Writing an NTLMv2 SSO Server in Perl

Web browsers on Windows have the ability to authenticate seamlessly (SSO) when talking to a suitably configured web server. This is very convenient and thus a popular option in Windows based environments. The trouble starts when you want to implement this on a server that is not part of the respective Windows domain.

The key to success GSS-SPNEGO

This seamless browser authentication is based on a proprietary protocol called NTLM. NTLM is a challenge response protocol which means that the password is never passed from the client to the server, rather the server asks the client a ‘question’ (challenge) which the client can only answer when it knows the correct password.

The original purpose of NTLM was to authenticate connections to Windows file shares. But Microsoft bolted the concept into its version of the HTTP protocol, true to its embrace and extend policy back in the day. This was all but straight forward since NTLM requires a persistent client-server connection for the authentication exchange while HTTP connections get closed once the client receives the servers response. Fortunately the HTTP/1.1 protocol had recently been introduced, improving performance by allowing for multiple requests to be handled over a single connection (keep alive). Microsoft used that feature to make its NTLM extension work.

Initiating NTLM authentication from the server side is pretty simple. All the server has to do, is to respond to a client request with:

HTTP/1.1 401 Unauthorized
WWW-Authenticate: NTLM

this causes the client to retry the request, supplying an NTLM Type1 token:

GET / HTTP/1.1
Authorization: NTLM TlRMTVNTUAADAAAAGAAYAF4AA...

and this is where the trouble starts. In order for the server to engage into an NTLM authentication exchange with the browser, it has to have access to the authentication information Windows has stored in its password database. Since my web server is running on a lowly, unprivileged Linux box, there is no way it can get direct access to this kind of information. But there is a way around the problem, also know as Man In The Middle or Proxy approach:

  1. hand the Type1 token over to the Active Directory server and have it come up with the Type2 token
  2. pass the Type2 token on to the browser, which in turn answers with a Type3 token
  3. send the Type3 token to the Active Directory server completing the exchange

The Active Directory server speaks the LDAP protocol. This is pretty convenient as there is good support for LDAP in perl through the Net::LDAP module.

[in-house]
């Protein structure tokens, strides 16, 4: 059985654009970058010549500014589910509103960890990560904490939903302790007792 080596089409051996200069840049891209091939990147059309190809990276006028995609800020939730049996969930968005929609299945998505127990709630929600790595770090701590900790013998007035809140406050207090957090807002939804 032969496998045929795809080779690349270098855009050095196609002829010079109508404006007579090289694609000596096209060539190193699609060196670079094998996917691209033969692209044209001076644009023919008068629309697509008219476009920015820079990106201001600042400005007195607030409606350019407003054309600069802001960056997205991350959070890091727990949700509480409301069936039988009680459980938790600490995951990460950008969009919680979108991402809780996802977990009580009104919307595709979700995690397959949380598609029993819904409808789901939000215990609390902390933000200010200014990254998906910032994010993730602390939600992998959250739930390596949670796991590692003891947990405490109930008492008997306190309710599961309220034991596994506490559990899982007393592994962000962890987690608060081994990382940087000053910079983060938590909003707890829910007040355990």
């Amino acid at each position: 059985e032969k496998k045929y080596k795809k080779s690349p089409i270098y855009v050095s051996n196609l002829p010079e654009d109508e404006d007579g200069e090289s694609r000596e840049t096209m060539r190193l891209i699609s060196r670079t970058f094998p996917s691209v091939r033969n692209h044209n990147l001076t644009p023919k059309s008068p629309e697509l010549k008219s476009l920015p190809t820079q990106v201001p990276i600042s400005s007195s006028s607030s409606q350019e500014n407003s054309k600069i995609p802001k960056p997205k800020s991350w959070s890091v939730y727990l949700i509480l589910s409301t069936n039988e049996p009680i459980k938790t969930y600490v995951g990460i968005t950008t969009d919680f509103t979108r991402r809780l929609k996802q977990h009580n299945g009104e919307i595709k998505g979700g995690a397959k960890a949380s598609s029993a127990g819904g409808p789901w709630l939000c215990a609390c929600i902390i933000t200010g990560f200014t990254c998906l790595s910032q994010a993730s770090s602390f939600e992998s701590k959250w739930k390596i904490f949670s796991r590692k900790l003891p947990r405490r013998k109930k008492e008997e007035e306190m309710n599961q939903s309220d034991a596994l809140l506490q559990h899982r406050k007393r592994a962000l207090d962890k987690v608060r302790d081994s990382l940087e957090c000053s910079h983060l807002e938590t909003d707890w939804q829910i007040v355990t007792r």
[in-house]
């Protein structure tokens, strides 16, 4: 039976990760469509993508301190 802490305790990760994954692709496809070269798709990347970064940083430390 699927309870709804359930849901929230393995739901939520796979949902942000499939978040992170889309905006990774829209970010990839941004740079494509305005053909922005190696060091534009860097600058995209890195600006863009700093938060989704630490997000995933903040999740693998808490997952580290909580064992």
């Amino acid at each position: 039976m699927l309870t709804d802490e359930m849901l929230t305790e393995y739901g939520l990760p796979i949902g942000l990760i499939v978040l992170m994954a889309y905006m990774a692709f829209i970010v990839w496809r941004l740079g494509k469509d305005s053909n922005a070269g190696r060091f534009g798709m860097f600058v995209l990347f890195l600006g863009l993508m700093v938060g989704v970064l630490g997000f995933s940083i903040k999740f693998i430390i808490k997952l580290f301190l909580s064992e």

Authentication in LDAP works by sending a bind request together with some authentication information like username and password to the LDAP server. Nice and simple, except in this case it is not very helpful since we would like to authenticate using a multi step NTLM exchange. Fortunately LDAP is pretty flexible when it comes to authentication. The method we want is called GSS-SPNEGO. It is basically a wrapper for NTLM and Kerberos authentication mechanisms.

With SPNEGO we can wrap the Type1 token into an SPNEGO request and get a response from where a Type2 token can be extracted. The Type2 token is then handed back to the browser which responds with a Type3 token. The Type3 token gets wrapped into an SPNEGO structure again and is used to send a second bind request. This second request will now complete happily if suitable authentication information has been provided by the browser.

The result of the whole operation is that the web server has now an open and authenticated LDAP connection to the Active Directory server. This LDAP connection can be used to retrieve further information like for example the group memberships of the user.

Unfortunately the Net::LDAP module has no direct support for SPNEGO authentication, but it provides most of the infrastructure necessary for implementing it. After several days of experimentation and learning about ASN.1 and DER in the process I had successfully prototyped the whole system and saw my first successful authentication exchange happening. I have since cleaned up all the code and written two perl modules:

The Net::LDAP::SPNEGO module provides all the basic building blocks for implementing NTLM authentication in any perl based web frameworks that support keep alive client connections.

The Mojolicious::Plugin:SPNEGO module provides perfect integration for Mojolicious, making it exceedingly simple to implement NTLM authentication with forwarding to an Active Directory server:

Sample code showing how to use the Mojolicious::Plugin::SPNEGO

Both modules come with a sample application ready for testing in your own environment.

Note that Windows will only use SSO for hosts which are in the ‘Local Internet’ so you may have to add your lowly Linux box into that list using Internet Options > Security > Local Internet > Sites > Advanced.